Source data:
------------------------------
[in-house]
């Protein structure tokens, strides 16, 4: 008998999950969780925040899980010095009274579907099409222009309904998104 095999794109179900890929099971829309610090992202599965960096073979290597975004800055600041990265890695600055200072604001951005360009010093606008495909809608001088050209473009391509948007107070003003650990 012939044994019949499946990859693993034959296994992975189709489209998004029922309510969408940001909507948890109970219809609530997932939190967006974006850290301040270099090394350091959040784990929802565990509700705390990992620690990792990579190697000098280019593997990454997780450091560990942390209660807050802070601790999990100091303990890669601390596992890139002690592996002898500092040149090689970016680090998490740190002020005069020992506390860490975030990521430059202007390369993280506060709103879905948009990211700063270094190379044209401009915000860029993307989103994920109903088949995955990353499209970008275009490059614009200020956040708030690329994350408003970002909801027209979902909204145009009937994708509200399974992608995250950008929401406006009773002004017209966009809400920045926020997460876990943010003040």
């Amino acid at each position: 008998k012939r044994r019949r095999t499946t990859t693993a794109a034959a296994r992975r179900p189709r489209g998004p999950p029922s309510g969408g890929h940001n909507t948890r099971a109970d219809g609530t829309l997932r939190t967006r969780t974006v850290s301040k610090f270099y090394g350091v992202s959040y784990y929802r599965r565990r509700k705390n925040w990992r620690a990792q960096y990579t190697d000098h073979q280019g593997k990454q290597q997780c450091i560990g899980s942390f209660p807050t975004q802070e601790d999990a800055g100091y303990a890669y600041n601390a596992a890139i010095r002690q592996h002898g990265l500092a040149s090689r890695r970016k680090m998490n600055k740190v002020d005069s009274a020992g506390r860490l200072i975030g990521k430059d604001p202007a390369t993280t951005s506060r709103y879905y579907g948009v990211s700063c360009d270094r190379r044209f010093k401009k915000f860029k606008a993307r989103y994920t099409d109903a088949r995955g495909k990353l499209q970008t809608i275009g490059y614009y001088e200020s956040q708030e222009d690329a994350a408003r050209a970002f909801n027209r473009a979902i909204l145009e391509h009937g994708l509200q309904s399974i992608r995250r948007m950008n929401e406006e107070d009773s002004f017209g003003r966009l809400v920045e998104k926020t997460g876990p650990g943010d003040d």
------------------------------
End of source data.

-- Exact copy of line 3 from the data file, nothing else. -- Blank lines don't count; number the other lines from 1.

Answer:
């Amino acid at each position: 008998k012939r044994r019949r095999t499946t990859t693993a794109a034959a296994r992975r179900p189709r489209g998004p999950p029922s309510g969408g890929h940001n909507t948890r099971a109970d219809g609530t829309l997932r939190t967006r969780t974006v850290s301040k610090f270099y090394g350091v992202s959040y784990y929802r599965r565990r509700k705390n925040w990992r620690a990792q960096y990579t190697d000098h073979q280019g593997k990454q290597q997780c450091i560990g899980s942390f209660p807050t975004q802070e601790d999990a800055g100091y303990a890669y600041n601390a596992a890139i010095r002690q592996h002898g990265l500092a040149s090689r890695r970016k680090m998490n600055k740190v002020d005069s009274a020992g506390r860490l200072i975030g990521k430059d604001p202007a390369t993280t951005s506060r709103y879905y579907g948009v990211s700063c360009d270094r190379r044209f010093k401009k915000f860029k606008a993307r989103y994920t099409d109903a088949r995955g495909k990353l499209q970008t809608i275009g490059y614009y001088e200020s956040q708030e222009d690329a994350a408003r050209a970002f909801n027209r473009a979902i909204l145009e391509h009937g994708l509200q309904s399974i992608r995250r948007m950008n929401e406006e107070d009773s002004f017209g003003r966009l809400v920045e998104k926020t997460g876990p650990g943010d003040d």